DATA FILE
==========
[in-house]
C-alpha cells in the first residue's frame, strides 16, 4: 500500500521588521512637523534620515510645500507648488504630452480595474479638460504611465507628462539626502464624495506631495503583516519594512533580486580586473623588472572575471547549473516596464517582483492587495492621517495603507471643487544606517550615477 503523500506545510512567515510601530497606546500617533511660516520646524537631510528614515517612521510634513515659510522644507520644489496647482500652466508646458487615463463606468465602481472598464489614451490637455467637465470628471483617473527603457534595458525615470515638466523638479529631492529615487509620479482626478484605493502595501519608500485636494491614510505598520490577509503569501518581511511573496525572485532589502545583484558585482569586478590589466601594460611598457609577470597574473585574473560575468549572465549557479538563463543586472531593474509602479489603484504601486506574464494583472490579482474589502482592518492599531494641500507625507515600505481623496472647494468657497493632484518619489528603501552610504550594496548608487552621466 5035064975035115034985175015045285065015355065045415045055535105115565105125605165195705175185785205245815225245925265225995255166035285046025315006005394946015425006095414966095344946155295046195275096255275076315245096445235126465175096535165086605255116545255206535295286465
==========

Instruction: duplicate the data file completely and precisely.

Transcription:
[in-house]
C-alpha cells in the first residue's frame, strides 16, 4: 500500500521588521512637523534620515510645500507648488504630452480595474479638460504611465507628462539626502464624495506631495503583516519594512533580486580586473623588472572575471547549473516596464517582483492587495492621517495603507471643487544606517550615477 503523500506545510512567515510601530497606546500617533511660516520646524537631510528614515517612521510634513515659510522644507520644489496647482500652466508646458487615463463606468465602481472598464489614451490637455467637465470628471483617473527603457534595458525615470515638466523638479529631492529615487509620479482626478484605493502595501519608500485636494491614510505598520490577509503569501518581511511573496525572485532589502545583484558585482569586478590589466601594460611598457609577470597574473585574473560575468549572465549557479538563463543586472531593474509602479489603484504601486506574464494583472490579482474589502482592518492599531494641500507625507515600505481623496472647494468657497493632484518619489528603501552610504550594496548608487552621466 5035064975035115034985175015045285065015355065045415045055535105115565105125605165195705175185785205245815225245925265225995255166035285046025315006005394946015425006095414966095344946155295046195275096255275076315245096445235126465175096535165086605255116545255206535295286465